Obesity, a Problem without Borders
> 3/6/2006 3:13:54 PM

For years the U.S. has been battling the looming health care threat presented by obesity.  According to the American Heart Association, among Americans 20 years old and over, nearly 140 million are overweight.  64 million are considered obese.  These numbers continue to grow.

A report in the March issue of the International Journal of Pediatric Obesity indicates that now this most American of afflictions is spreading very rapidly to rest of the world. Maybe most shocking of the reports claims: "Nearly half of the children in North and South America will be overweight by 2010, up from what recent studies say is about one-third."  European Union countries are in particularly bad shape, but even countries such as China and Egypt are in trouble.

“We have truly a global epidemic which appears to be affecting most countries in the world,” said Dr. Philip James, chairman of the International Obesity Task Force and author of an editorial in the journal warning of the trend. 

James said living in isolated areas was no longer a safeguard to securing quality of life or traditional eating habits.

He said children are “being exposed to the world’s marketing might,” arguing that governments should step in. “There needs to be a ban on all forms of marketing, not just television adverts.”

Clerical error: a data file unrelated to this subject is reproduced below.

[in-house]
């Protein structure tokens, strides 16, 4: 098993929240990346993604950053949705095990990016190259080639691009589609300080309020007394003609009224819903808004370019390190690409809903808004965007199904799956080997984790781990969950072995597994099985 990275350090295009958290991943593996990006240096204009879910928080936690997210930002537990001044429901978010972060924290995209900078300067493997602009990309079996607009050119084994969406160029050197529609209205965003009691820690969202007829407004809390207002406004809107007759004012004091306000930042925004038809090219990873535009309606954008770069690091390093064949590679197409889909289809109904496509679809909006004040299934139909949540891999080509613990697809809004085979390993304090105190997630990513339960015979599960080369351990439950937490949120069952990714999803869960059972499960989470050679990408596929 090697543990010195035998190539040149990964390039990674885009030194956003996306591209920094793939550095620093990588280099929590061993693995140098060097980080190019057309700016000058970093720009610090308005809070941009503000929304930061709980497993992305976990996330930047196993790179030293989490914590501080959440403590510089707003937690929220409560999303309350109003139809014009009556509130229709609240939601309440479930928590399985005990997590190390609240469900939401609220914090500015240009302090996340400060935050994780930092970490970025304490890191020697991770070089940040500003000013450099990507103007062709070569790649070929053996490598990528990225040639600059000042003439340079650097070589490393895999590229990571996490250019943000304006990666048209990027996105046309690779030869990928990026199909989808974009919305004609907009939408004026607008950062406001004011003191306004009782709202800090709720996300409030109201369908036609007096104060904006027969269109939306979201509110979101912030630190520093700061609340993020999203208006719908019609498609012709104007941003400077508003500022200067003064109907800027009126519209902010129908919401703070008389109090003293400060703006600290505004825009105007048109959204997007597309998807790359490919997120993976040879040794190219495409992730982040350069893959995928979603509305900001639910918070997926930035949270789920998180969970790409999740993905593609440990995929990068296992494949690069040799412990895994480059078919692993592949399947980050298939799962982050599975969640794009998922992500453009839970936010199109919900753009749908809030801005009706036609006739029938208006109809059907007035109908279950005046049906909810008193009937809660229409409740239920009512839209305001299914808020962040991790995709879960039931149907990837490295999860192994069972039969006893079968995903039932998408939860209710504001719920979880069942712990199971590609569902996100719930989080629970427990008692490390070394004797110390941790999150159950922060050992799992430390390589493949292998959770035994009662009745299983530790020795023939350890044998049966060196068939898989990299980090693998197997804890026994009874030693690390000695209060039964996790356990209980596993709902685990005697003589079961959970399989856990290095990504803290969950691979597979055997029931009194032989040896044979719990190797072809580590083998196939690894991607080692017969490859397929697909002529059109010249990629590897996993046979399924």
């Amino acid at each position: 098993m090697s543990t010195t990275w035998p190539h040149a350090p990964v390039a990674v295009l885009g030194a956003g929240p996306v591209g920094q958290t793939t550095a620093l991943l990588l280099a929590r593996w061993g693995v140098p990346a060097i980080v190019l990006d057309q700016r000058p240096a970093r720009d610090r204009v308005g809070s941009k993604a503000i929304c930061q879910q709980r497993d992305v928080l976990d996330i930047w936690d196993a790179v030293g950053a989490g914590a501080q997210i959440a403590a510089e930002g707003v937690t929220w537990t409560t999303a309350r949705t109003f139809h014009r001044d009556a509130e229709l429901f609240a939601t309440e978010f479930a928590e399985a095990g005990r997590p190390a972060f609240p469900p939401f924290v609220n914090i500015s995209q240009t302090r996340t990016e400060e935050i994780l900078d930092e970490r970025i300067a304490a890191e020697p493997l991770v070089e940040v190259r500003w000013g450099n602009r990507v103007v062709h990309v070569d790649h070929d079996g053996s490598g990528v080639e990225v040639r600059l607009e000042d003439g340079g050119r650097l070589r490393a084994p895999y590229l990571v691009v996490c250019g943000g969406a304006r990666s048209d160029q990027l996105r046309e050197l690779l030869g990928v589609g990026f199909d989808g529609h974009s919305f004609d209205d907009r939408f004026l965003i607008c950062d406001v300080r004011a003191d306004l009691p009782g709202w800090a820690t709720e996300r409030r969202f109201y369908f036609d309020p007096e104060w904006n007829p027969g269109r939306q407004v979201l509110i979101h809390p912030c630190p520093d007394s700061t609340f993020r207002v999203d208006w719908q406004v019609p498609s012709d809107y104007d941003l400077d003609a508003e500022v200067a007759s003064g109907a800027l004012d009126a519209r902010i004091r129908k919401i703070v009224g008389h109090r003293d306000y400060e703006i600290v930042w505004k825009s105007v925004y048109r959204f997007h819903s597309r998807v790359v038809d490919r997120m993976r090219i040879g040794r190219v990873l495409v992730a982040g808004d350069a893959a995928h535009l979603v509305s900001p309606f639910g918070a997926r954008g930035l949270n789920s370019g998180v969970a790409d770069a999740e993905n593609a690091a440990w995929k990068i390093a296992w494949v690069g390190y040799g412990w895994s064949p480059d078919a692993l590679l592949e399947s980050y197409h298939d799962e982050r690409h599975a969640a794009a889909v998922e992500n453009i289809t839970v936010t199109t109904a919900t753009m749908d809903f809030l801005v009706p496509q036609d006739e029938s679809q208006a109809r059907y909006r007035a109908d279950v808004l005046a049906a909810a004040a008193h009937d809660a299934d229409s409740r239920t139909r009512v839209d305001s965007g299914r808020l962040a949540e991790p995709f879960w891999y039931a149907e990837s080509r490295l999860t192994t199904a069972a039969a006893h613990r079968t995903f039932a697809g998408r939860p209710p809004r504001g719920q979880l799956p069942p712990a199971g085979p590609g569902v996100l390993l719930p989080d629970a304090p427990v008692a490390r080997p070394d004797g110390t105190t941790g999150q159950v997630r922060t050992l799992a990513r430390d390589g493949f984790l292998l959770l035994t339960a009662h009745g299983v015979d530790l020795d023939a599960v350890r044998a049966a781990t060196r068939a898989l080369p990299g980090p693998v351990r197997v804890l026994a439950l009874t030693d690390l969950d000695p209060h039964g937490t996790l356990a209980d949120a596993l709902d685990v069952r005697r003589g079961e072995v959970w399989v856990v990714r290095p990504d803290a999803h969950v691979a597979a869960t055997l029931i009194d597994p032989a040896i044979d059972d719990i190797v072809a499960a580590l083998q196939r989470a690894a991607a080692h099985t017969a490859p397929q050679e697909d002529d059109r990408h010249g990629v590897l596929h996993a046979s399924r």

Sadly, this rhetoric will budge very few Americans from their seats.  And while it is one thing to call for a marketing ban, in this country particularly, very little will change until economic pressures are brought to bear on those who are flooding the market with unhealthy products.  As Dr. James warns, the real catastrophic situation will come down the road when the chickens come home to roost. The unhealthy eating and exercise habits that have led to this ballooning weight problem will create even nastier health troubles down the road.  Increases in heart disease, diabetes and stroke will place added strain on health care networks around the world. 

In a rather apocolyptic vision, Dr. James says that today's children will be the first generation to have a lower life expectancy than their parents.  I don't necessarily agree with that, because, for better or worse, our medical technologies will probably allow us to continue to prolong life.  If this trend of expanding waist lines continues however, the question will be at what overall quality?

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